Because I don’t care if the stories are true. It’s not the facts of the story that really matter in the context of the conversation we were having about rags to riches tales. What matters is the moment of decision. Most often they’re described in vivid detail to compel listeners to understand the depths of despair…the low point from which the person can climb to find success. It makes the rise seem more spectacular. It makes us think, “Man, if they could overcome that — surely I can overcome my problems.”

So what if it’s not true? I argued that doesn’t diminish the strength of the point – that sometimes we don’t decide until our back is against the wall. Sometimes we neglect to make the best decision until we’re forced to by circumstances that seem so dire we conclude, “What do we have to lose?” Or, we grow so tired of the despair we conclude, “I’m not going to live like this any more.”

Yes, truth matters. No, I don’t want to deal with or engage people who lie in order to get business or promote themselves. But, there are still important things we can learn – even from the most made up stories.

Episode 186 – When In Doubt Use A Pile Driver, Or Mumble

Please Share

1. When in charge, ponder. 2. When in trouble, delegate. 3. When in doubt, mumble.

Winston Churchill once said,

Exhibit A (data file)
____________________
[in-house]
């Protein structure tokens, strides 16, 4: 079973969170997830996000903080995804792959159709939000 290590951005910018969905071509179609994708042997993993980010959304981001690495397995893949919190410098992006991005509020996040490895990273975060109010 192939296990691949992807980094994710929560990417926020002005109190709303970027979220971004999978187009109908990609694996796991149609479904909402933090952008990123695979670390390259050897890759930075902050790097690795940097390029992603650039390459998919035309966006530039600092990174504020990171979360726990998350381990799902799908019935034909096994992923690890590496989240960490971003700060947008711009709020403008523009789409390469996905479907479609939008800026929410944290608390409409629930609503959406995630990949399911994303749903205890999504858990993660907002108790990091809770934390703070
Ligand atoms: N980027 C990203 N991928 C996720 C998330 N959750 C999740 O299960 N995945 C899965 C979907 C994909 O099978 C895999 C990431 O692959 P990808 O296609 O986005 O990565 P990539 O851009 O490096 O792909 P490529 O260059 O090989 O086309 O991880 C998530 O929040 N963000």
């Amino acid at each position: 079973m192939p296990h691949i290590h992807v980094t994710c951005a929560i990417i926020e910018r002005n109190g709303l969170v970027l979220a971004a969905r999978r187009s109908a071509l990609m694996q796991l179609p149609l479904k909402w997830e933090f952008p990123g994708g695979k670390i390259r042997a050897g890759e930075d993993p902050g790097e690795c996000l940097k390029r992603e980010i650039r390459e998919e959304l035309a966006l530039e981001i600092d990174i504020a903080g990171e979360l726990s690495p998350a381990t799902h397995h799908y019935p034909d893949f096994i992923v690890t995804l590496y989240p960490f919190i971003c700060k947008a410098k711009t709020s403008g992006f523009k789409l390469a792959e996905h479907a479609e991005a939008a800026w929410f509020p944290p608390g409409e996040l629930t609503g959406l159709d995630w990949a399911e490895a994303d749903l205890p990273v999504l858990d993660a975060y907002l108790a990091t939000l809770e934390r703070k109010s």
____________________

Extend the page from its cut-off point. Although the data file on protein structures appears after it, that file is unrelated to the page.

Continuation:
If you have an important point to make, don’t try to be subtle or clever. Use a pile driver. Hit the point once. Then come back and hit it again. Then hit it a third time – a tremendous whack.


A 1972 price tag

In 1972 I stumbled onto a terrifically dry, witty book by James Boren, When In Doubt, Mumble. Dry. Witty. Funny. I instantly liked it and it’s among many books I’ve held onto for a long time.

As a lifelong student of communication, Boren’s message resonated with me, especially within a few years after it was released. America had a small scandal called Watergate that resulted in congressional hearings. I admit it was my first foray into congressional hearings and the mumbling that goes in our nation’s capital.

Prior to that I just thought Boren was a funny guy mocking the bureaucrats. I had no idea he either taught the master class in mumbling or he was just so incredibly observant as to capture the true essence of it. It was remarkable communication and I was fascinated at the skill required to talk for so long – many of these hearings went on for months and years – and say absolutely nothing. Most congressional hearings accomplished even less — a feat that defies logic and the laws of science. Our government is truly extraordinary!

This week, as the United States government went on hiatus, I started thinking about Boren’s book again. Naturally, that sparked thoughts about our communication skills and styles. Which, in turn, sparks today’s podcast.


Mentioned in today’s show:

Deep Thoughts by Jack Handey

Genesis record of Adam & Eve blaming each other

Leaning Toward Wisdom, the episode I reference is 4005

Breaking Bad (like all things, it’s morphs into, “Now what?”)

• Kaizen